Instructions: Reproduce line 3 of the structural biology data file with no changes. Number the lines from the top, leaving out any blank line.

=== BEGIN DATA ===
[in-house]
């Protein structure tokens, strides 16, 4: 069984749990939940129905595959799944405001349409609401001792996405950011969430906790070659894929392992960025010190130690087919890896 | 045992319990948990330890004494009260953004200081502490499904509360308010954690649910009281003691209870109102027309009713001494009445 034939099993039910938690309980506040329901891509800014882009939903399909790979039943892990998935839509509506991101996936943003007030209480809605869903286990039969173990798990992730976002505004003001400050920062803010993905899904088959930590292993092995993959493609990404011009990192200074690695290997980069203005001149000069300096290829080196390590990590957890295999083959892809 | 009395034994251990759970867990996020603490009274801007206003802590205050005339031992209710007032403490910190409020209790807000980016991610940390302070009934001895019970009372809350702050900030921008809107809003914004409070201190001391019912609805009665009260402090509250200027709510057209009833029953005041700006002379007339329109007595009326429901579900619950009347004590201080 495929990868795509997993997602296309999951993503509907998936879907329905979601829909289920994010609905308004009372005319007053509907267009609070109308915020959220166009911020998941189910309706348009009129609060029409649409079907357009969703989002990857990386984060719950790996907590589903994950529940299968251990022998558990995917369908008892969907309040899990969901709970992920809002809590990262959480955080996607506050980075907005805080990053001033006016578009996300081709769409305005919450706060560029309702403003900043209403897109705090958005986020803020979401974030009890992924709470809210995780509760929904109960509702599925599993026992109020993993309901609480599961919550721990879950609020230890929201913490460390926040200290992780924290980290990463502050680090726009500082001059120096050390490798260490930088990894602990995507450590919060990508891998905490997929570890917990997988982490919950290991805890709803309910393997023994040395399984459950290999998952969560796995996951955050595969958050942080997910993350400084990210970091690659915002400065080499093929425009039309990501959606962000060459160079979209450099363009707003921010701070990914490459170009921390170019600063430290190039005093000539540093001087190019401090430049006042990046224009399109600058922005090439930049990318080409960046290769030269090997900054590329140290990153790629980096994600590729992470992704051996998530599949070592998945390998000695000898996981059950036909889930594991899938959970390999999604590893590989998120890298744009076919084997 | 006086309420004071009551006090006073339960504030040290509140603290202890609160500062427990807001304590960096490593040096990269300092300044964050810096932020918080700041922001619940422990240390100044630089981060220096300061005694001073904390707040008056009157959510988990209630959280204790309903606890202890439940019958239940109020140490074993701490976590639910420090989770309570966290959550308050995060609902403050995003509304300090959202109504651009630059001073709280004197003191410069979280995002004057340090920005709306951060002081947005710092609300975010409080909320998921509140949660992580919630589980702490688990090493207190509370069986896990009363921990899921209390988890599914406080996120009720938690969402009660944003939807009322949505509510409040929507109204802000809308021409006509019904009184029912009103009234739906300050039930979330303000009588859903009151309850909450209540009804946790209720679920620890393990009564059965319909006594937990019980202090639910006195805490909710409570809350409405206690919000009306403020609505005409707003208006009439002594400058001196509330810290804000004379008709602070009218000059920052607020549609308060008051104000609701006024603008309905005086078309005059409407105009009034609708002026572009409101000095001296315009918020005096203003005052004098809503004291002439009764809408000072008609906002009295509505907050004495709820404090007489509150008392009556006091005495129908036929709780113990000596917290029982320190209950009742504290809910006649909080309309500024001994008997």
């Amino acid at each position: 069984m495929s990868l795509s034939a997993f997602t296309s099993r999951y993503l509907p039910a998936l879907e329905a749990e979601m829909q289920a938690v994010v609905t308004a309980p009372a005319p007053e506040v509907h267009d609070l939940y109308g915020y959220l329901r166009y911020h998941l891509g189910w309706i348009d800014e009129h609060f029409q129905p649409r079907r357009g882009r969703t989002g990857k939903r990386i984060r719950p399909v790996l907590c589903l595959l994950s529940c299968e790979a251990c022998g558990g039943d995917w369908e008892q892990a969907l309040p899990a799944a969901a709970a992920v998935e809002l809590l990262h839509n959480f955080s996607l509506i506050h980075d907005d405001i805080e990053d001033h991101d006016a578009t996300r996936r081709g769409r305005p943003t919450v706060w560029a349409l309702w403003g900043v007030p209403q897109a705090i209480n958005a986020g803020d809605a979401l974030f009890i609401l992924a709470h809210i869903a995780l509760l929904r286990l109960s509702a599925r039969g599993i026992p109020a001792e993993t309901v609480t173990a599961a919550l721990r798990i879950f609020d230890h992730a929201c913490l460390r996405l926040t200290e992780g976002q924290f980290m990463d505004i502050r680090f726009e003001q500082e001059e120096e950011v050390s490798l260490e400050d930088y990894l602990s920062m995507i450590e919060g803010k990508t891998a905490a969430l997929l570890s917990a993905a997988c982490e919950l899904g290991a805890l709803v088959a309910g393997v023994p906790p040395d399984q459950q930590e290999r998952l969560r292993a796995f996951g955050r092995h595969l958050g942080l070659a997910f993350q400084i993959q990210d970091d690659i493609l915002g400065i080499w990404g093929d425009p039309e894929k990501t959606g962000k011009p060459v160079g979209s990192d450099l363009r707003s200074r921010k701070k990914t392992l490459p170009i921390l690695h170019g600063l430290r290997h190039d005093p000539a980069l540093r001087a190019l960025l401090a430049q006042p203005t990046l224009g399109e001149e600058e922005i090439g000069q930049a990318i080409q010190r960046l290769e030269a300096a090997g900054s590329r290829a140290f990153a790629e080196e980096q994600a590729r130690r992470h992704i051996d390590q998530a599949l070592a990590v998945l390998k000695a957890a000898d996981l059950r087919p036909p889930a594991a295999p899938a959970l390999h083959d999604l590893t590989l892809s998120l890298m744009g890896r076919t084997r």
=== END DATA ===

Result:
């Amino acid at each position: 069984m495929s990868l795509s034939a997993f997602t296309s099993r999951y993503l509907p039910a998936l879907e329905a749990e979601m829909q289920a938690v994010v609905t308004a309980p009372a005319p007053e506040v509907h267009d609070l939940y109308g915020y959220l329901r166009y911020h998941l891509g189910w309706i348009d800014e009129h609060f029409q129905p649409r079907r357009g882009r969703t989002g990857k939903r990386i984060r719950p399909v790996l907590c589903l595959l994950s529940c299968e790979a251990c022998g558990g039943d995917w369908e008892q892990a969907l309040p899990a799944a969901a709970a992920v998935e809002l809590l990262h839509n959480f955080s996607l509506i506050h980075d907005d405001i805080e990053d001033h991101d006016a578009t996300r996936r081709g769409r305005p943003t919450v706060w560029a349409l309702w403003g900043v007030p209403q897109a705090i209480n958005a986020g803020d809605a979401l974030f009890i609401l992924a709470h809210i869903a995780l509760l929904r286990l109960s509702a599925r039969g599993i026992p109020a001792e993993t309901v609480t173990a599961a919550l721990r798990i879950f609020d230890h992730a929201c913490l460390r996405l926040t200290e992780g976002q924290f980290m990463d505004i502050r680090f726009e003001q500082e001059e120096e950011v050390s490798l260490e400050d930088y990894l602990s920062m995507i450590e919060g803010k990508t891998a905490a969430l997929l570890s917990a993905a997988c982490e919950l899904g290991a805890l709803v088959a309910g393997v023994p906790p040395d399984q459950q930590e290999r998952l969560r292993a796995f996951g955050r092995h595969l958050g942080l070659a997910f993350q400084i993959q990210d970091d690659i493609l915002g400065i080499w990404g093929d425009p039309e894929k990501t959606g962000k011009p060459v160079g979209s990192d450099l363009r707003s200074r921010k701070k990914t392992l490459p170009i921390l690695h170019g600063l430290r290997h190039d005093p000539a980069l540093r001087a190019l960025l401090a430049q006042p203005t990046l224009g399109e001149e600058e922005i090439g000069q930049a990318i080409q010190r960046l290769e030269a300096a090997g900054s590329r290829a140290f990153a790629e080196e980096q994600a590729r130690r992470h992704i051996d390590q998530a599949l070592a990590v998945l390998k000695a957890a000898d996981l059950r087919p036909p889930a594991a295999p899938a959970l390999h083959d999604l590893t590989l892809s998120l890298m744009g890896r076919t084997r």